This page was originally on my old blog. I wanted to keep something posted so that people who had any information could get in touch with me.
I have been trying to find information about my Great Uncle Bill and on a whim I jumped on my motorbike and made a day-trip to Waco. William Mitchell Wood left Aberdeen as a teen and after landing in New York and working in a restaurant he ended up in Waco sometime in the early 1920′s. He married Jody (Judy) Jewel Allen in Dallas in 1925. He owned the Tam O’Shanter Hotel Courts, a motel very close to what is now I-35 at the infamous Waco Circle – one of Texas’ few roundabouts!
The spare ribs sold at Bill Wood’s Famous Foods were fabulous enough to be included in a Ford Motor Almanac with recipes from restaurants all over America. Maybe I’ll make them one of these days.
The Elite Circle Grill was a contemporary restaurant of Bill’s situated exactly opposite his on The Circle. There was an old aerial photograph of the Elite on the wall and you can see the Tam O’Shanter quite clearly.
While I was in Waco I stopped for lunch at The Elite – the chili was very good. I had read about the grill and because it has been around from the 20′s I assumed it might have some old diner type waitresses. Sadly not – it was renovated a couple of years ago and is now a typical ‘American’ grill with very young staff. Not a beehive in sight.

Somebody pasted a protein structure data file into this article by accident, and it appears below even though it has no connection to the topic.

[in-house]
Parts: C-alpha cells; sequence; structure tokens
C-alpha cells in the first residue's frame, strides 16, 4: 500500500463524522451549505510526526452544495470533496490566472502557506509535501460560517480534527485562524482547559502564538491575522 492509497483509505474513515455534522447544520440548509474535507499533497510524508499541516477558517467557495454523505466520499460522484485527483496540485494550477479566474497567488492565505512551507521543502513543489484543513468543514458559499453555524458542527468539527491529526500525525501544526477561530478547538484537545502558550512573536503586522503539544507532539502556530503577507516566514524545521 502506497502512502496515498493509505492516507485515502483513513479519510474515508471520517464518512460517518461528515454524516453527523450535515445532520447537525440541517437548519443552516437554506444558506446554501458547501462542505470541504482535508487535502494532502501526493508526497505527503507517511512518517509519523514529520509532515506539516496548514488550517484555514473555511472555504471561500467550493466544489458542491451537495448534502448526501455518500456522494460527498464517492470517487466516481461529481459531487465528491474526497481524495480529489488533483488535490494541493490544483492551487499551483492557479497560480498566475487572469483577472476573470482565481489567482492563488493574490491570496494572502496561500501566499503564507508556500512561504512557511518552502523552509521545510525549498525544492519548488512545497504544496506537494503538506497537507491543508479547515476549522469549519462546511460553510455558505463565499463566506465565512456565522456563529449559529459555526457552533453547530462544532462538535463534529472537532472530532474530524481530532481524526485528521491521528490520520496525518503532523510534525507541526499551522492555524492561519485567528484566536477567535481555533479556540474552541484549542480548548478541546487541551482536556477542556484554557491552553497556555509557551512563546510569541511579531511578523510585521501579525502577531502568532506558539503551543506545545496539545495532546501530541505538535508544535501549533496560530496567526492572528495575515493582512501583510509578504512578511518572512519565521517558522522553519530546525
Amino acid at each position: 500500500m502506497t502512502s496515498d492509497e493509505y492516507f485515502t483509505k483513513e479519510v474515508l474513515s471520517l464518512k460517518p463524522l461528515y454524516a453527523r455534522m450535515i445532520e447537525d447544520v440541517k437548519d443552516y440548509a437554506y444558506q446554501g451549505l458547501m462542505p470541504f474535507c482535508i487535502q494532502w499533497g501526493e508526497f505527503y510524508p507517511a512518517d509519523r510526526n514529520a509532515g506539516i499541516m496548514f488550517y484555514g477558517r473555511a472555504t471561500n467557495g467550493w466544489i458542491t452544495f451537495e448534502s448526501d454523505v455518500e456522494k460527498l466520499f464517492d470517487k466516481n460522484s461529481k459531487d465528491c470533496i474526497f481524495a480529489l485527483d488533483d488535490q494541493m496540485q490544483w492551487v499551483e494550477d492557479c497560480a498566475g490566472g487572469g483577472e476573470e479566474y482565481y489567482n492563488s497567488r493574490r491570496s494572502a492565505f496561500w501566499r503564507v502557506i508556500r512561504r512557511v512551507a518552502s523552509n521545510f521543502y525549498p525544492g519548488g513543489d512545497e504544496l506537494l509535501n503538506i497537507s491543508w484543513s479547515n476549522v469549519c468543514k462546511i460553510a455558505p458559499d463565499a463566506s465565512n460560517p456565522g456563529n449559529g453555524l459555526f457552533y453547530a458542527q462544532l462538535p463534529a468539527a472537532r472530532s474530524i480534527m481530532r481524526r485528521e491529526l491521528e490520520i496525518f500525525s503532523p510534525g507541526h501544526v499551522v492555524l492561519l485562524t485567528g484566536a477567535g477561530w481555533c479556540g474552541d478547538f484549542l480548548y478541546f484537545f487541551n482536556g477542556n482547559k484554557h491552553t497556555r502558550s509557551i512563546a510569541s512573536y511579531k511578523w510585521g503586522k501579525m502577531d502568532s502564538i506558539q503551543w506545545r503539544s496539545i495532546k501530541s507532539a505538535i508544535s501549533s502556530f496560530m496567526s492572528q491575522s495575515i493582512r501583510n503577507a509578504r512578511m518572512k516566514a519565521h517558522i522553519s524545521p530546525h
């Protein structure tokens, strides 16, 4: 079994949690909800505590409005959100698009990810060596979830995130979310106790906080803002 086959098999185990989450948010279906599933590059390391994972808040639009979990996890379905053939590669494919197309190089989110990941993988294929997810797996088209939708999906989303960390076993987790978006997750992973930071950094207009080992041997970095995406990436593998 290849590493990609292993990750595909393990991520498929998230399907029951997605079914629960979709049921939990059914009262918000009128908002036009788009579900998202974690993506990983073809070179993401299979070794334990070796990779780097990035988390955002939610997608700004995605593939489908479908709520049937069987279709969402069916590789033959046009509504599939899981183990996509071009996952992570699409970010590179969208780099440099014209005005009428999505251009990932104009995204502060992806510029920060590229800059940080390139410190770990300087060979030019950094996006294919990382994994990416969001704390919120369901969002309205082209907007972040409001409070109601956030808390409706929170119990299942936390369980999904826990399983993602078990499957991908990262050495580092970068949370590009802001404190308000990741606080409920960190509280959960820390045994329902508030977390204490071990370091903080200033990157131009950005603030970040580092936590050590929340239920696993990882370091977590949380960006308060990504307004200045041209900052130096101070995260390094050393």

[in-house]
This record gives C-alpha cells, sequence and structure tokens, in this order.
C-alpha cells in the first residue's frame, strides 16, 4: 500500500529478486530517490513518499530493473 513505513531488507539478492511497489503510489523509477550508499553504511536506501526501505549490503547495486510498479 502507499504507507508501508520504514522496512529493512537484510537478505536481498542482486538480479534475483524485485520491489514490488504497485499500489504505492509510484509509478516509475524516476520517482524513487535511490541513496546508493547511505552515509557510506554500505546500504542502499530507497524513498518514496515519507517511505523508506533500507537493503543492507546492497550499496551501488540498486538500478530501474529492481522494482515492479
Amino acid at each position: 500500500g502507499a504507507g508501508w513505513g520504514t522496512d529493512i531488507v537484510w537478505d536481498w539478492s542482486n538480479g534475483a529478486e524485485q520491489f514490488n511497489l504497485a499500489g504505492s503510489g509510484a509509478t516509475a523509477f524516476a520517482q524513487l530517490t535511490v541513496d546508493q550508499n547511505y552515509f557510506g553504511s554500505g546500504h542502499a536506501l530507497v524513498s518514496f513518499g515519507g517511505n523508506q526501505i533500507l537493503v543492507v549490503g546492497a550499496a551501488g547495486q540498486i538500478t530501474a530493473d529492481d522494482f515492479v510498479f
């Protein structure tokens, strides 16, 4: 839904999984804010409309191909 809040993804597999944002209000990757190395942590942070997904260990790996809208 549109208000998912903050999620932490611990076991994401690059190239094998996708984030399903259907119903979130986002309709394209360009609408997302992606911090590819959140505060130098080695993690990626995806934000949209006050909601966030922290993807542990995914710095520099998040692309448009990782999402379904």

As I was leaving I saw an elderly couple walking to their car so I asked them if they remembered the Tam O’Shanter across the road. It turned out that the woman had spent the night before her wedding there with her sister and other pals. They both enjoyed eating at his restaurant but did not remember him.
A few minutes south of The Circle is Waco Memorial Park where Bill & Judy are buried. A very friendly employee at the park looked in the records and personally took me to the grave site. Thank God he did – over 30,000 people are buried there “and more each day” I was cheerily told!
I was just three years old when Uncle Bill died, but I remember my Nana getting a check every month from Waco which only stopped when she died. Apparently he visited Aberdeen once and promenaded down the road in a linen suit and a cowboy hat and boots. He was well known in Waco for being one of the founding members of the Baylor Bears booster club. They used to put on a rodeo to raise money and he would be all dolled up as a cowboy, hootin’ and hollerin’ with his Aberdeen accent!